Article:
Immunization of primates with a newcastle disease virus-vectored vaccine via the respiratory tract induces a high titer of serum neutralizing antibodies against highly pathogenic avian influenza virus

Joshua M. DiNapoli, Lijuan Yang, Amorsolo Suguitan, Subbiah Elankumaran, David W. Dorward, Brian R. Murphy, Siba K. Samal, Peter L. Collins, Alexander Bukreyev

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The ongoing outbreak of highly pathogenic avian influenza virus (HPAIV) in birds, the incidence of transmission to humans with a resulting high mortality rate, and the possibility of a human pandemic warrant the development of effective human vaccines against HPAIV. We developed an experimental live-attenuated vaccine for direct inoculation of the respiratory tract based on recombinant avian Newcastle disease virus (NDV) expressing the hemagglutinin (HA) glycoprotein of H5N1 HPAIV (NDV-HA). Expression of the HPAIV HA gene slightly reduced NDV virulence, as evidenced by the increased mean embryo death time and reduced replication in chickens. NDV-HA was administered to African green monkeys in two doses of 2 × 107 infectious units each with a 28-day interval to evaluate the systemic and local antibody responses specific to H5N1 HPAIV. The virus was shed only at low titers from the monkeys, indicative of safety. Two doses of NDV-HA induced a high titer of H5N1 HPAIV-neutralizing serum antibodies in all of the immunized monkeys. Moreover, a substantial mucosal immunoglobulin A response was induced in the respiratory tract after one and two doses. The titers of neutralizing antibodies achieved in this study suggest that the vaccine would be likely to prevent mortality and reduce morbidity caused by the H5N1 HPAIV. In addition, induction of a local immune response in the respiratory tract is an important advantage that is likely to reduce or prevent transmission of the virus during an outbreak or a pandemic. This vaccine is a candidate for clinical evaluation in humans.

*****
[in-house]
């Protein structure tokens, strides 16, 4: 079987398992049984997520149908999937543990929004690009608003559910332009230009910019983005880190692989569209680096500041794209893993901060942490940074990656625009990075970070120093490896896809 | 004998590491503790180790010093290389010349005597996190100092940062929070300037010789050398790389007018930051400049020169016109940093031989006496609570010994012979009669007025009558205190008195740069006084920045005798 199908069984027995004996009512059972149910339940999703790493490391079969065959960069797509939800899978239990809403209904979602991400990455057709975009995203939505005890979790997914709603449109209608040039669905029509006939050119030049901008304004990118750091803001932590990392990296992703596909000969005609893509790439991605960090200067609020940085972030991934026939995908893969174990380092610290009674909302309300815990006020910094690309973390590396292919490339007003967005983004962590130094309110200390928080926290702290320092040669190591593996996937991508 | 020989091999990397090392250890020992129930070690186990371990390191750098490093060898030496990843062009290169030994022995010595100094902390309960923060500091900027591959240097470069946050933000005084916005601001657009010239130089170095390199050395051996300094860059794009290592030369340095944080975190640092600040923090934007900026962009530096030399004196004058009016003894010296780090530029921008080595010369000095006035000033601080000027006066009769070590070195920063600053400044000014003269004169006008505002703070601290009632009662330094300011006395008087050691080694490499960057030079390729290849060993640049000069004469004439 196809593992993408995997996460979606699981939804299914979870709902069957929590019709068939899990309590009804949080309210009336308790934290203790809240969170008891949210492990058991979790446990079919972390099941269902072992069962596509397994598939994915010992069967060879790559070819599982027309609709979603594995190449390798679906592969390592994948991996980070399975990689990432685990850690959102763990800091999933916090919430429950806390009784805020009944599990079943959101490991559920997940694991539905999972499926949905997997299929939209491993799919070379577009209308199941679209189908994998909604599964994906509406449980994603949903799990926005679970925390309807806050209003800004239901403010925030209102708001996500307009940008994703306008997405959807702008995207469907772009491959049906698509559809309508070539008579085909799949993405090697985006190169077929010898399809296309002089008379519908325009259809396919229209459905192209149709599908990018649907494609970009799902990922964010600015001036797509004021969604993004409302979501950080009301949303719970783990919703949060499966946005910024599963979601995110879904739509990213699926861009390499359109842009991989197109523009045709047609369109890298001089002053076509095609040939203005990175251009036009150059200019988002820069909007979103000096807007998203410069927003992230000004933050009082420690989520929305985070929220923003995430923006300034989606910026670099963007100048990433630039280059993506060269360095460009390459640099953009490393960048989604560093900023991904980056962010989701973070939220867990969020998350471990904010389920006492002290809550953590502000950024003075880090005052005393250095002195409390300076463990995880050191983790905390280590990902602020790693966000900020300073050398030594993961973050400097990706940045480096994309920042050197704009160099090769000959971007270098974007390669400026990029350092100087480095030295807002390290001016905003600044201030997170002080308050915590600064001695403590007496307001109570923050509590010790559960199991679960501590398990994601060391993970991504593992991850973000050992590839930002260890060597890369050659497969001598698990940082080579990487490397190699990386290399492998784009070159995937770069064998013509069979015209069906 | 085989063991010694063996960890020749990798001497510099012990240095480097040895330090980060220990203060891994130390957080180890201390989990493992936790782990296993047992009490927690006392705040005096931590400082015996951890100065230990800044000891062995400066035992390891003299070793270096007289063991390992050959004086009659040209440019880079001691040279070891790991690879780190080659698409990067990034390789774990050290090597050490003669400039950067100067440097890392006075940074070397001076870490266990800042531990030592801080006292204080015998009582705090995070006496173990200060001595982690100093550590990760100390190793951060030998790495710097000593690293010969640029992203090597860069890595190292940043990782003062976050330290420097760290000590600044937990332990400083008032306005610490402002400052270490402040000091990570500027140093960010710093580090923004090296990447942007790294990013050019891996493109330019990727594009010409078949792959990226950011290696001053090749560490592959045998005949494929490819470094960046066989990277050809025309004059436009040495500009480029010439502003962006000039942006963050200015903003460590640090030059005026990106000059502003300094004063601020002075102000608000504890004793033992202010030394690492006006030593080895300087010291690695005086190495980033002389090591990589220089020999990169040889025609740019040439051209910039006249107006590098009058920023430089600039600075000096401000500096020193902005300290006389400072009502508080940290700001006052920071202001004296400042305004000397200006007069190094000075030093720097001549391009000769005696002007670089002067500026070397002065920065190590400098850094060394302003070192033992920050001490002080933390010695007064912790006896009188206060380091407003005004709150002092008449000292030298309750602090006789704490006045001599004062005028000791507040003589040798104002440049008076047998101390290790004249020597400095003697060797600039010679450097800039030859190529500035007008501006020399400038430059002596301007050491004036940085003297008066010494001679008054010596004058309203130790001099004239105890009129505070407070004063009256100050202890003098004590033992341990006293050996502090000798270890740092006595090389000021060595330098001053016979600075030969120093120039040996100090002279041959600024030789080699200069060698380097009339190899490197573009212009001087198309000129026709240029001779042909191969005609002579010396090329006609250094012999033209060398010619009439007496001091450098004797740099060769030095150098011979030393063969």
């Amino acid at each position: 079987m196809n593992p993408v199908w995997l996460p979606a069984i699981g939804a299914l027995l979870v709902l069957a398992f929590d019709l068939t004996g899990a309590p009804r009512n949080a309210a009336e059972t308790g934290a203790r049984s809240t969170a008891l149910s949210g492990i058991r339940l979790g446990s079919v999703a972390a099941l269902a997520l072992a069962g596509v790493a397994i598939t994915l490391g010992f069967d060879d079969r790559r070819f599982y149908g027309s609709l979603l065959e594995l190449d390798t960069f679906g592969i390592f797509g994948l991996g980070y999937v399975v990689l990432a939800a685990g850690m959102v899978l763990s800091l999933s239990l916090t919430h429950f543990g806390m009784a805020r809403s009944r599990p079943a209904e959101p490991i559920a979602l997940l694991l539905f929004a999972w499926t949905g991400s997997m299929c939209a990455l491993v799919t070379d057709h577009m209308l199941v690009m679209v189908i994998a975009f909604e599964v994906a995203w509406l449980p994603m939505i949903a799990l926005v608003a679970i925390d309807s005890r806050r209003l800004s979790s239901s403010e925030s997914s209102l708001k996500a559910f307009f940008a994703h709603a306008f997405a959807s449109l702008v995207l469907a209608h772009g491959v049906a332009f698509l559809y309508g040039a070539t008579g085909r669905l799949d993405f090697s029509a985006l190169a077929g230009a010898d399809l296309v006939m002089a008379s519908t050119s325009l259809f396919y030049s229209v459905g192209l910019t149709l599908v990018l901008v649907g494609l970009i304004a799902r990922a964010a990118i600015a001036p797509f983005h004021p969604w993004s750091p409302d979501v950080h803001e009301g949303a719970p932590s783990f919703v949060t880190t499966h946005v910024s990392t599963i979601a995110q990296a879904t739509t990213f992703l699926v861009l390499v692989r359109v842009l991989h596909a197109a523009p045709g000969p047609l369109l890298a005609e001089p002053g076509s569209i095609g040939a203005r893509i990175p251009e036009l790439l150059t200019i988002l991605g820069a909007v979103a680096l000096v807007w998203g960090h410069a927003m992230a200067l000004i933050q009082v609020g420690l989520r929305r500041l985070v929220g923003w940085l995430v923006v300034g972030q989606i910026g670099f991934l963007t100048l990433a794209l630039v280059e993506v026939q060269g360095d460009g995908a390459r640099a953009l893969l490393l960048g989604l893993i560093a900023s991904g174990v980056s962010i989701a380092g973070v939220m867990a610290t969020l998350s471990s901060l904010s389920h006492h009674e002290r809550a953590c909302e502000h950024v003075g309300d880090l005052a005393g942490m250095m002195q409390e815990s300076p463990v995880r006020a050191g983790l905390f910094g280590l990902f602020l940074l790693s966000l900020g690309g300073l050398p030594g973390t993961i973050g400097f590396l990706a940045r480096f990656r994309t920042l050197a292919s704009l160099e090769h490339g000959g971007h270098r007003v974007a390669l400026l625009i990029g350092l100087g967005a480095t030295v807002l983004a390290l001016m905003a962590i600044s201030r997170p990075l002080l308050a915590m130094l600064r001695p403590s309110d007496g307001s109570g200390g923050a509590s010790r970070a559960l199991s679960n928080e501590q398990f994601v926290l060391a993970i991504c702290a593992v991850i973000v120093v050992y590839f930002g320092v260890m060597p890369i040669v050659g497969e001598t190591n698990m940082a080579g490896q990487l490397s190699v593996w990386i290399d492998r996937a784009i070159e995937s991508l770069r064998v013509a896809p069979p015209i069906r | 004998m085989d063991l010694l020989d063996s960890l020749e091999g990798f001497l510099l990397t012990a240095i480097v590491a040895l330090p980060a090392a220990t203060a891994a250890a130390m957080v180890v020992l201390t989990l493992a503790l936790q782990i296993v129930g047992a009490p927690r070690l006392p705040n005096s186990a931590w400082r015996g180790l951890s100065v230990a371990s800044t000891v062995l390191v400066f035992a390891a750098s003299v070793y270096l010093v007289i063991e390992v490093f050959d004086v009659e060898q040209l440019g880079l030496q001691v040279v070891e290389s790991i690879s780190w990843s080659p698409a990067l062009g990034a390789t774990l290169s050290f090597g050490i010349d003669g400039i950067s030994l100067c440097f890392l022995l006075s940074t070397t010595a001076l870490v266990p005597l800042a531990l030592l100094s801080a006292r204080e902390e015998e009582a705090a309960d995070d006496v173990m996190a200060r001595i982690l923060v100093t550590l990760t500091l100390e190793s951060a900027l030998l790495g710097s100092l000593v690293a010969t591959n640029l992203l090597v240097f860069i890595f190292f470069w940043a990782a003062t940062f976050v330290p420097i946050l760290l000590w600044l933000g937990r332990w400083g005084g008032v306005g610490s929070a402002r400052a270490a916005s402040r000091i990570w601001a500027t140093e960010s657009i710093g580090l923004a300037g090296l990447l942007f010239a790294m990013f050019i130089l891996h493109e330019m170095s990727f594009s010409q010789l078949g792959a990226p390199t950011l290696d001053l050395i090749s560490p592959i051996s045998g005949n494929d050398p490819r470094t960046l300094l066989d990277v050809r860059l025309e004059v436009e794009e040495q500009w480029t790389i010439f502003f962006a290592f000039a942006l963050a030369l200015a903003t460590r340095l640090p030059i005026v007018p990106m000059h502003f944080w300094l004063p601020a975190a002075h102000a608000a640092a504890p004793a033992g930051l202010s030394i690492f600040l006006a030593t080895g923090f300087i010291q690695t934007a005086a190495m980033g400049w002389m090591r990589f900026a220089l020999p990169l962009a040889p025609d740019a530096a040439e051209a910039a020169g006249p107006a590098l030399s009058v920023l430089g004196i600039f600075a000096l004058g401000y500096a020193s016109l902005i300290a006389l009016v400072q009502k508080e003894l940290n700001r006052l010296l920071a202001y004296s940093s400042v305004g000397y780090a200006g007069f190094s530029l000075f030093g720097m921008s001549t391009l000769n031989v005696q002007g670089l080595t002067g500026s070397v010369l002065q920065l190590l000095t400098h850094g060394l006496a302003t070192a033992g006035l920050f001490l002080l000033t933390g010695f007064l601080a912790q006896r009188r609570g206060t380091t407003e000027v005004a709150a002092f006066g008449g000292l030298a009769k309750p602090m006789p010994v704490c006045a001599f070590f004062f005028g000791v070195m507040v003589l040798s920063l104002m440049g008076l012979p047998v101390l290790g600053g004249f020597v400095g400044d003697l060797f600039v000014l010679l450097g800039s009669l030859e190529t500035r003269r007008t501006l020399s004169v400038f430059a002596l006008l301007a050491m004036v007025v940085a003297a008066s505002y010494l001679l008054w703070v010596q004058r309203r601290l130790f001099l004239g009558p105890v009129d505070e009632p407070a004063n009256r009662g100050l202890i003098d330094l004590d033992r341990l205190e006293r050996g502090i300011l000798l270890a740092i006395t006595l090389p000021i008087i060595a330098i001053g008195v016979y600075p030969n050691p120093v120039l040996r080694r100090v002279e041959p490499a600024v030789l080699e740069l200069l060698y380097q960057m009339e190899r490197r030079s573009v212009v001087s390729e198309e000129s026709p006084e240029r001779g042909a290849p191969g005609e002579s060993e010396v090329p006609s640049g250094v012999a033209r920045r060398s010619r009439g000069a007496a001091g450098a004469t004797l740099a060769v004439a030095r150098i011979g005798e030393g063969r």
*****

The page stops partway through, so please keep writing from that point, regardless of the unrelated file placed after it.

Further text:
Original languageEnglish (US)
Pages (from-to)11560-11568
Number of pages9
JournalJournal of Virology
Issue number21
StatePublished - Nov 2007
Externally publishedYes


ASJC Scopus subject areas

  • Immunology

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